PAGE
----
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CheetahsNaka DrotskeAfter slipping to their sixth defeat in eight games in this year’s Vodacom Super Rugby season, even coach Naka Drotske had to admit that his team’s slim outside chances of staging a massive comeback is dead and buried and now only pride remains for the team to play for.

SuperSport

The way their defensive system creaked in losing 52-31 to the Crusaders on Saturday it is clear that a lot of the promise they showed in 2013 has evaporated and the same defensive frailties have re-emerged this year as the Bloemfontein side play some beautiful rugby, but leave their fans tearing their hair out as they allow silly turnovers and soft moments to become costly.

They will lick their wounds this morning and hope that by the time they reach Durban on Saturday to face the log-topping Cell C Sharks, they are a different side.

And Drotske conceded that his side’s concentration, turnovers and mistakes were fatal against a side so streetsmart as the Crusaders.

“The way we play now, we can’t be positive of still making the playoffs,” Drotske admitted.

“At this stage, we’re our own worst enemies. I said to the players now that I don’t think any team outplayed us this year, every time we scored some great tries we let them back in with tries from our mistakes.

“That is crucial, I thought in the first half we lacked a little bit of intensity, we were still in it at 19-10, and just after halftime we conceded a try from the kickoff when there was no pressure and suddenly it was 24-10.

“We did great to come back and scored some great tries and then we gave it back to them with mistakes from our side. We need to learn to concentrate for 80 minutes”

Drotske said his team’s problems weren’t confined just to defensive mistakes, but rather the way they attack as well. Turnovers have been a massive problem for his team as they excel in taking the ball up, but at times become isolated and cough up the ball, allowing teams to target them at the rucks.

“Of course it has to be a concern, but it is very important that you get the right stats and see everything in perspective,” Drotske said on the team’s defence.

“Like I’ve said, a lot of those tries were scored from turnovers when we couldn’t hang onto the ball. So I wouldn’t give the fault to defence completely.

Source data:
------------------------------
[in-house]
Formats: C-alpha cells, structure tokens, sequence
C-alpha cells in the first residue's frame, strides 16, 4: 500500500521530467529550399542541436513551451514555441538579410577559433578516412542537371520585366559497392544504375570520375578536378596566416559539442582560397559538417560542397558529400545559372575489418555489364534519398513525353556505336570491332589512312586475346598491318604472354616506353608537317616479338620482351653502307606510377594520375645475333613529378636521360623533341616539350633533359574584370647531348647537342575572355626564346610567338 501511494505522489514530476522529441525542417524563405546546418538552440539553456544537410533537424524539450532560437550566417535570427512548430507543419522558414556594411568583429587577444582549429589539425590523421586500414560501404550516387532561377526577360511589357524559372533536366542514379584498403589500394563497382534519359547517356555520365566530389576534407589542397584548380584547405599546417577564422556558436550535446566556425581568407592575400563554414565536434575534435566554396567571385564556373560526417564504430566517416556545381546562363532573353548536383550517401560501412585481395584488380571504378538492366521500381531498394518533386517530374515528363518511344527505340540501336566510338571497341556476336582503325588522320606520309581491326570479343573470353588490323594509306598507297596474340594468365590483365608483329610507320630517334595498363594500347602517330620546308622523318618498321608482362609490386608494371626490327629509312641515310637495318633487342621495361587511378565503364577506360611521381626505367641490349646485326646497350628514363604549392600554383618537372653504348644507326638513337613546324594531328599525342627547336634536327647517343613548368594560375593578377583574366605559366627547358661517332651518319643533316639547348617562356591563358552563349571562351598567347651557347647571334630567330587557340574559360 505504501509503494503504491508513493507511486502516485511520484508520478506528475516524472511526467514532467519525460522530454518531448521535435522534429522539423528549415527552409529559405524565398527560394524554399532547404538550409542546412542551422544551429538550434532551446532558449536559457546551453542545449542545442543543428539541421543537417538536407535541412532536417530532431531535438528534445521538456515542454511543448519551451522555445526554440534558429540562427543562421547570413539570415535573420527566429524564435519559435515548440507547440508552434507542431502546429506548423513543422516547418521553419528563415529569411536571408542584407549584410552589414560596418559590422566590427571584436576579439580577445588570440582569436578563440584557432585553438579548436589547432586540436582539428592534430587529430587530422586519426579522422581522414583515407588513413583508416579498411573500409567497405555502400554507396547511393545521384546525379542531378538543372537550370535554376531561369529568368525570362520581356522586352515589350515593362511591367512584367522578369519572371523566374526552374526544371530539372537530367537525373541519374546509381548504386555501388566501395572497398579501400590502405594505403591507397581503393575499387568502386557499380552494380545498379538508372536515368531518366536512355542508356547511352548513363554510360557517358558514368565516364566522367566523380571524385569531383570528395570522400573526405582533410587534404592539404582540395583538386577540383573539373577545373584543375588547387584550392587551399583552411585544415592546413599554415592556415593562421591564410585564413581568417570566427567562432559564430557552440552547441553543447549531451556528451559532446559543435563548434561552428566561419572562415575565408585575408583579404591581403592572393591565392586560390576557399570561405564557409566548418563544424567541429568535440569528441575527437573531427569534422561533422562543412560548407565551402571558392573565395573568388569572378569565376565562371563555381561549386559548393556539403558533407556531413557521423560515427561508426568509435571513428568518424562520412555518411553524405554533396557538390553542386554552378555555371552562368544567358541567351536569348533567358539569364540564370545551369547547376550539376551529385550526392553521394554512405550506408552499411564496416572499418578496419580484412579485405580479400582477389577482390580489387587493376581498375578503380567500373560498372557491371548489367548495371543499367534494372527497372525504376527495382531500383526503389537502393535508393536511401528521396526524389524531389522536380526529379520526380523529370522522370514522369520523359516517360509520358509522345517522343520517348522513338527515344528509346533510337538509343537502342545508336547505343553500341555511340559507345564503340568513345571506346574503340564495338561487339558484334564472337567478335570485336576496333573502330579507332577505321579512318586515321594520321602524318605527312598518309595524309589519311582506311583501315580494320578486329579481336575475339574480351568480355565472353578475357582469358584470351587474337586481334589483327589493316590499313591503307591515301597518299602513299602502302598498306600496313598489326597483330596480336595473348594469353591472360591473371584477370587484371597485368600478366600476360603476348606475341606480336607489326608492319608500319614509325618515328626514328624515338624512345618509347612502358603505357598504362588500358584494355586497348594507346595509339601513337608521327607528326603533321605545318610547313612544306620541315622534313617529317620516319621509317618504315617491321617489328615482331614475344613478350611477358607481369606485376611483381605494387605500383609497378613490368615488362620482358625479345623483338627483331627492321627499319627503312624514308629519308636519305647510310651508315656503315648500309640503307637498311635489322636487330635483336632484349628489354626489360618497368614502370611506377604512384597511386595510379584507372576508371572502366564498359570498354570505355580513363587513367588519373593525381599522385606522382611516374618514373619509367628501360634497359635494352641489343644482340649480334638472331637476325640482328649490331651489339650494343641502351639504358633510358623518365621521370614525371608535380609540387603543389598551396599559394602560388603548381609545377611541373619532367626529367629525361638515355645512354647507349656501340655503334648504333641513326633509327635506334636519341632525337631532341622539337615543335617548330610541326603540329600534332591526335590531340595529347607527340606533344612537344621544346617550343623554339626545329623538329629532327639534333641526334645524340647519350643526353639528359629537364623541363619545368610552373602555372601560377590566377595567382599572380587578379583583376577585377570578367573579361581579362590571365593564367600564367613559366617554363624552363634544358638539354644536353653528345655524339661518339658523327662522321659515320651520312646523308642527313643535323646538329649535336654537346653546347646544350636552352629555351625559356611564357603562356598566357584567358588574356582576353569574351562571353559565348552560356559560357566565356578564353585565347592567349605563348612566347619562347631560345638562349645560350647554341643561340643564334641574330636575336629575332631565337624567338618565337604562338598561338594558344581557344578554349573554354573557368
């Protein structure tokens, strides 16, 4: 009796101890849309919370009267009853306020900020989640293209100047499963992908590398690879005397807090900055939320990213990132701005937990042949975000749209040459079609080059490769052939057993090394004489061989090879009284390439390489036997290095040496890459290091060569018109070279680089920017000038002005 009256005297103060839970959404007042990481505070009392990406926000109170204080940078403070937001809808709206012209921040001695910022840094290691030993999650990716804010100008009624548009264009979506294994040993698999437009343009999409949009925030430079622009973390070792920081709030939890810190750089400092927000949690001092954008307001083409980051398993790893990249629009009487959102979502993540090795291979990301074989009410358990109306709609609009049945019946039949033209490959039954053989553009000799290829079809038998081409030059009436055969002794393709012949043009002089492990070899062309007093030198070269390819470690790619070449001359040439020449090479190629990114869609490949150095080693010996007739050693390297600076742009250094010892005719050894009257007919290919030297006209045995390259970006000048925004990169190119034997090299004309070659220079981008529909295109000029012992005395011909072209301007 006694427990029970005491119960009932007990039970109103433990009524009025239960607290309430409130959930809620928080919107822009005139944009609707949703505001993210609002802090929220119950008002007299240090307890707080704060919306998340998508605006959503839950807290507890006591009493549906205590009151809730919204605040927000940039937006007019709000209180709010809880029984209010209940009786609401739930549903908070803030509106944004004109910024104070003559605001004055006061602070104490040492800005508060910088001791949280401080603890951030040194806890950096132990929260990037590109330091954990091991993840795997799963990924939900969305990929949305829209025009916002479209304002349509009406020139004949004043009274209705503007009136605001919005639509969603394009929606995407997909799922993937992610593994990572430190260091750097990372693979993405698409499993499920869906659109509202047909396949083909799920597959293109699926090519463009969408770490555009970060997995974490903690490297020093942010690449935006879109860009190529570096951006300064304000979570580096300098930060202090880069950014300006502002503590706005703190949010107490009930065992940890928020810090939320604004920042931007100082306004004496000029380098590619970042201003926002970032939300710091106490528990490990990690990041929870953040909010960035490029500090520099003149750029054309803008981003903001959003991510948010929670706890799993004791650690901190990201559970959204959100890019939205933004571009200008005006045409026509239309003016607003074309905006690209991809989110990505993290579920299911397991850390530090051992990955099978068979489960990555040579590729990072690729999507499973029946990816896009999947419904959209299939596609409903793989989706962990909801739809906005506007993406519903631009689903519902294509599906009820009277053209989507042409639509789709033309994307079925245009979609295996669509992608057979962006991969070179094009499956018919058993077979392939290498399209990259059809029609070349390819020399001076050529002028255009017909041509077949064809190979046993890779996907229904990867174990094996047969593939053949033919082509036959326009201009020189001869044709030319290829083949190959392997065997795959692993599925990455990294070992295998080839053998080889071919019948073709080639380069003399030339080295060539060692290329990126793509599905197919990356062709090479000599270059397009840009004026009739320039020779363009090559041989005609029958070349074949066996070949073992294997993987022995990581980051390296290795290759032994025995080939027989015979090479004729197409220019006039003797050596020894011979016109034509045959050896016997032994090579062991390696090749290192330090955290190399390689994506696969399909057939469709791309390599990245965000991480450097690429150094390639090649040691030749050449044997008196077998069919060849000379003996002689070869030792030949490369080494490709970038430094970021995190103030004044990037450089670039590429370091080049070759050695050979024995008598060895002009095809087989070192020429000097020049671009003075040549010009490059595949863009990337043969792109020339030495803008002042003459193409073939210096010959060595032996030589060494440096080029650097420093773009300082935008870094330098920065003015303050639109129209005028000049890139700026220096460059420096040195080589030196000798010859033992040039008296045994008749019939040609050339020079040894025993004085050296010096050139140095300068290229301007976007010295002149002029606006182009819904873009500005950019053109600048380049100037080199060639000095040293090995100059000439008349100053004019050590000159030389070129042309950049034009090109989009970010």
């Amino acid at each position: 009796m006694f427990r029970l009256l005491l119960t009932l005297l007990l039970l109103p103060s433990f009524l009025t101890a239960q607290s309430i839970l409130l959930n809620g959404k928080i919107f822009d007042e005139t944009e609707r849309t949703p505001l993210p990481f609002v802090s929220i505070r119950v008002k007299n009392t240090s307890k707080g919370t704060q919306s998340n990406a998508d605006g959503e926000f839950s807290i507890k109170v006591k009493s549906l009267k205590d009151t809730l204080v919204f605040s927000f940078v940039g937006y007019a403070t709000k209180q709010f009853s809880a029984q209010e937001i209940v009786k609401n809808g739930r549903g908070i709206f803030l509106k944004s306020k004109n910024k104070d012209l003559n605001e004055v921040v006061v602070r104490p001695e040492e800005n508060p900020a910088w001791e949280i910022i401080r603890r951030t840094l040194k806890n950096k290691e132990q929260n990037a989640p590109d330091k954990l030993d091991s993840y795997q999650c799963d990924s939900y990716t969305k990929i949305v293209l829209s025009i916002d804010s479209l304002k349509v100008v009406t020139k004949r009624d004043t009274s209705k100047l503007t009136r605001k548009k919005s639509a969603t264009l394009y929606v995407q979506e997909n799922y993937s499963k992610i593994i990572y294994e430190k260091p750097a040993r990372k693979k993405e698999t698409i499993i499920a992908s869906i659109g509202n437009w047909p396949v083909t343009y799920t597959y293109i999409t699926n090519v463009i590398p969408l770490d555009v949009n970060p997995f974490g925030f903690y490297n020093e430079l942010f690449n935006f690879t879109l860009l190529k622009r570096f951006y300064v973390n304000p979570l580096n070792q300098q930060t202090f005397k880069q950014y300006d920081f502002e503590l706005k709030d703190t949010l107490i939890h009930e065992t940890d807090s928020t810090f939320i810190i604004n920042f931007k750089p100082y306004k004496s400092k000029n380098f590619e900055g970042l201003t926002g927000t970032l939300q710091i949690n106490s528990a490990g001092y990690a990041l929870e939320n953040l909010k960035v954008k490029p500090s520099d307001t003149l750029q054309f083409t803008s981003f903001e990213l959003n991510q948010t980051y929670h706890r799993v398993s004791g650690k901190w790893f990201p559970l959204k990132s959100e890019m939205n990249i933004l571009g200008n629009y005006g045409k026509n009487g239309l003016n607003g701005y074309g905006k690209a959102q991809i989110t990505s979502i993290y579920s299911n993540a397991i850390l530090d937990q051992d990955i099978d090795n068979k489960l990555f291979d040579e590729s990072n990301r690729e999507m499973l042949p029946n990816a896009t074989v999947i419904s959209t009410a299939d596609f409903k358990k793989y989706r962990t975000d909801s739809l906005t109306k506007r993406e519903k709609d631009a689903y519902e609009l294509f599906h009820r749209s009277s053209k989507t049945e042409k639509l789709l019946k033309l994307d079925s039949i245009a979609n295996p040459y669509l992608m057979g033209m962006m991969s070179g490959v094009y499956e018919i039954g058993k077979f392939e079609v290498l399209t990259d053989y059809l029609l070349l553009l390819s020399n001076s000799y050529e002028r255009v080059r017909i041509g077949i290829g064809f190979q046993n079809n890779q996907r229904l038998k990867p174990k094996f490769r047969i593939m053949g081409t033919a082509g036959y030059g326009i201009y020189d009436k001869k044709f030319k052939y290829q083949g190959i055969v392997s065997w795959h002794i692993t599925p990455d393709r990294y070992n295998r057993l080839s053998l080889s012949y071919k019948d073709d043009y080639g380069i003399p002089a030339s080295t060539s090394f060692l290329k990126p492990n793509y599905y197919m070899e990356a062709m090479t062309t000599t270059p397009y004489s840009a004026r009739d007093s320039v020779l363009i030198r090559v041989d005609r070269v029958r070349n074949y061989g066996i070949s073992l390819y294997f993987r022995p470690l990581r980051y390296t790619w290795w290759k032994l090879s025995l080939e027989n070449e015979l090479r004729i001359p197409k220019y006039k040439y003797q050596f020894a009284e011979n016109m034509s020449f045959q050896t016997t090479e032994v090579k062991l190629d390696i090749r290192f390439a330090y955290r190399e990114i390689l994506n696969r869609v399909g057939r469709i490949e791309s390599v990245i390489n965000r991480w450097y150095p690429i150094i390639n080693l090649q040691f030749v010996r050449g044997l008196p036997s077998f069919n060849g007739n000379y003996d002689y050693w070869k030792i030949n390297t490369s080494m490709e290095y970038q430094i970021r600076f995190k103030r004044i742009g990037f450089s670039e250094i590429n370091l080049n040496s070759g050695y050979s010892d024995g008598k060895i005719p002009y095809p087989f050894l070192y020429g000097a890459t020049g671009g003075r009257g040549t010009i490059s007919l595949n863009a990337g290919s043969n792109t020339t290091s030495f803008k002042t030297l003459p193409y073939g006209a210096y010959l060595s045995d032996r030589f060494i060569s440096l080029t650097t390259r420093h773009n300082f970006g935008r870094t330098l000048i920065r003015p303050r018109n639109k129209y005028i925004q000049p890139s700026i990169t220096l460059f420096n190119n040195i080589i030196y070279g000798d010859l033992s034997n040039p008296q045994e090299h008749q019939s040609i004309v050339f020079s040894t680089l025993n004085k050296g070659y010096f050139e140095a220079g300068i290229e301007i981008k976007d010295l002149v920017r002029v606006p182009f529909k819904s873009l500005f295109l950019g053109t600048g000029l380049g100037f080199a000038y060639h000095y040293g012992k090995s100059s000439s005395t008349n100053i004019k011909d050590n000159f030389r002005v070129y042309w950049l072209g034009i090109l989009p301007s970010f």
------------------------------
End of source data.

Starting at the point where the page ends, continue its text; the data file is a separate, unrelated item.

“The way we attacked this year is also not the same as last year, where last year we could hang onto the ball for 7/8/9 phases, and build an innings, this year we made a lot of mistakes.

“At one stage when we toured, we conceded 19 tries and 10 of those were when we were attacking and losing the ball. There is no structure on defence from turnovers, so it is not entirely the way we defend.

“As a whole we don’t play the same rugby as last year. There are too many soft moments, we need to start at the basics again.

“Maybe sometimes we want to play too expansive and we need to hang onto the ball. I think last week was a good example where we attacked really well, kept the ball and the Chiefs didn’t have any opportunities at halftime.

“But yes, there were too many soft moments and too many turnovers. Yes defence is a concern and you can’t disagree with the facts and the stats.”

Drotske also agreed that his side were beaten in the air on Saturday, with the Crusaders targeting them with accurate kicking and then at the next breakdown after his back three tried to run the ball back at them.

“I think they’ve used the tactic a lot this season, and against the Lions as well. It is part of their game plan. I think their execution of their game plan was very good in the game,” he explained.

“Their up and unders were placed well and placed us under pressure for the entire match. Even if Hennie Daniller or Willie le Roux caught the ball, they targeted the next breakdown because they’re going forward and we’re playing backwards.

“I think most of the teams are more or less on the same game plan but it comes down to execution on the day. I think we kicked a number of our up and unders too deep.

“We couldn’t put the same sort of pressure on them.”

On Monday Drotske has to find an answer ahead of their clash in Durban, as they know the Sharks have enough firepower out wide to counter their attack and have enough speed to punish it.

Limiting the mistakes is a start, but a more controlled approach may be necessary if they want to upset the form South African team of the competition at the moment.

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